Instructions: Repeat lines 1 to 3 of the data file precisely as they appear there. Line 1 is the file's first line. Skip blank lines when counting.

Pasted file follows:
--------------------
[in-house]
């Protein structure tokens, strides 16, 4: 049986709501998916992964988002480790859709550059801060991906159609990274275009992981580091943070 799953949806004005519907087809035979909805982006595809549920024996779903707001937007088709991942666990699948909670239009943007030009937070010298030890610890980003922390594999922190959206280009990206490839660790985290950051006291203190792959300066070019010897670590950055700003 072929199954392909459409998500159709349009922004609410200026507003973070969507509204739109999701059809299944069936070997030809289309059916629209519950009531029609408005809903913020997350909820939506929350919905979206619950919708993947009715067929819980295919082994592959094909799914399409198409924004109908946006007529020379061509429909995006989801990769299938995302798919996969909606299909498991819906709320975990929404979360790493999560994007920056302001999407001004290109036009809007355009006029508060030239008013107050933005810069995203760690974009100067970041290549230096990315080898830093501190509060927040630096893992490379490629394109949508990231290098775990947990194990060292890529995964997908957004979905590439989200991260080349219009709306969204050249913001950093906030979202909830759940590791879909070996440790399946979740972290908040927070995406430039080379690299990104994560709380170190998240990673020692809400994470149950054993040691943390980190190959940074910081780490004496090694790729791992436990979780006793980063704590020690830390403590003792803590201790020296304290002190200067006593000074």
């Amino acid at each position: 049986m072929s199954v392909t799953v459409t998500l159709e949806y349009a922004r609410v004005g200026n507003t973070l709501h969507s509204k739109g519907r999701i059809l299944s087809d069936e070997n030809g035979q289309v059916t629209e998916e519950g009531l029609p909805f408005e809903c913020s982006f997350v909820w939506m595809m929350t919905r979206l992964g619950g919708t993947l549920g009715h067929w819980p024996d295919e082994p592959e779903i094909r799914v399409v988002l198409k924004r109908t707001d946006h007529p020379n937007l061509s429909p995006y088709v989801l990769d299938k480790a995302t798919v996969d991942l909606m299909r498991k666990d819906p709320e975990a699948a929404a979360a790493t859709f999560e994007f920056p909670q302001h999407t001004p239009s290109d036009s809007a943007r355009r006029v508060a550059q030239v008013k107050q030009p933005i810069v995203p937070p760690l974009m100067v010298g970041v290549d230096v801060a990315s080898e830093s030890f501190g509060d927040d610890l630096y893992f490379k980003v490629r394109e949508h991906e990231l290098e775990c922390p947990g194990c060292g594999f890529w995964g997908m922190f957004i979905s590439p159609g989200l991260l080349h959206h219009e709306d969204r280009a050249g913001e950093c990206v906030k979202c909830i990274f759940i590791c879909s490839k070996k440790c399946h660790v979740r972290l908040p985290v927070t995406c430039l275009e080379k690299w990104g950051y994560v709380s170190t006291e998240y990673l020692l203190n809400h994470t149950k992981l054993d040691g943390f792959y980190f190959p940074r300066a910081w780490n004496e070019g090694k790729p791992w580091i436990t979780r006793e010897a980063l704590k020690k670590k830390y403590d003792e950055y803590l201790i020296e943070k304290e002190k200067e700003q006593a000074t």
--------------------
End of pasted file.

[in-house]
């Protein structure tokens, strides 16, 4: 049986709501998916992964988002480790859709550059801060991906159609990274275009992981580091943070 799953949806004005519907087809035979909805982006595809549920024996779903707001937007088709991942666990699948909670239009943007030009937070010298030890610890980003922390594999922190959206280009990206490839660790985290950051006291203190792959300066070019010897670590950055700003 072929199954392909459409998500159709349009922004609410200026507003973070969507509204739109999701059809299944069936070997030809289309059916629209519950009531029609408005809903913020997350909820939506929350919905979206619950919708993947009715067929819980295919082994592959094909799914399409198409924004109908946006007529020379061509429909995006989801990769299938995302798919996969909606299909498991819906709320975990929404979360790493999560994007920056302001999407001004290109036009809007355009006029508060030239008013107050933005810069995203760690974009100067970041290549230096990315080898830093501190509060927040630096893992490379490629394109949508990231290098775990947990194990060292890529995964997908957004979905590439989200991260080349219009709306969204050249913001950093906030979202909830759940590791879909070996440790399946979740972290908040927070995406430039080379690299990104994560709380170190998240990673020692809400994470149950054993040691943390980190190959940074910081780490004496090694790729791992436990979780006793980063704590020690830390403590003792803590201790020296304290002190200067006593000074």
């Amino acid at each position: 049986m072929s199954v392909t799953v459409t998500l159709e949806y349009a922004r609410v004005g200026n507003t973070l709501h969507s509204k739109g519907r999701i059809l299944s087809d069936e070997n030809g035979q289309v059916t629209e998916e519950g009531l029609p909805f408005e809903c913020s982006f997350v909820w939506m595809m929350t919905r979206l992964g619950g919708t993947l549920g009715h067929w819980p024996d295919e082994p592959e779903i094909r799914v399409v988002l198409k924004r109908t707001d946006h007529p020379n937007l061509s429909p995006y088709v989801l990769d299938k480790a995302t798919v996969d991942l909606m299909r498991k666990d819906p709320e975990a699948a929404a979360a790493t859709f999560e994007f920056p909670q302001h999407t001004p239009s290109d036009s809007a943007r355009r006029v508060a550059q030239v008013k107050q030009p933005i810069v995203p937070p760690l974009m100067v010298g970041v290549d230096v801060a990315s080898e830093s030890f501190g509060d927040d610890l630096y893992f490379k980003v490629r394109e949508h991906e990231l290098e775990c922390p947990g194990c060292g594999f890529w995964g997908m922190f957004i979905s590439p159609g989200l991260l080349h959206h219009e709306d969204r280009a050249g913001e950093c990206v906030k979202c909830i990274f759940i590791c879909s490839k070996k440790c399946h660790v979740r972290l908040p985290v927070t995406c430039l275009e080379k690299w990104g950051y994560v709380s170190t006291e998240y990673l020692l203190n809400h994470t149950k992981l054993d040691g943390f792959y980190f190959p940074r300066a910081w780490n004496e070019g090694k790729p791992w580091i436990t979780r006793e010897a980063l704590k020690k670590k830390y403590d003792e950055y803590l201790i020296e943070k304290e002190k200067e700003q006593a000074t």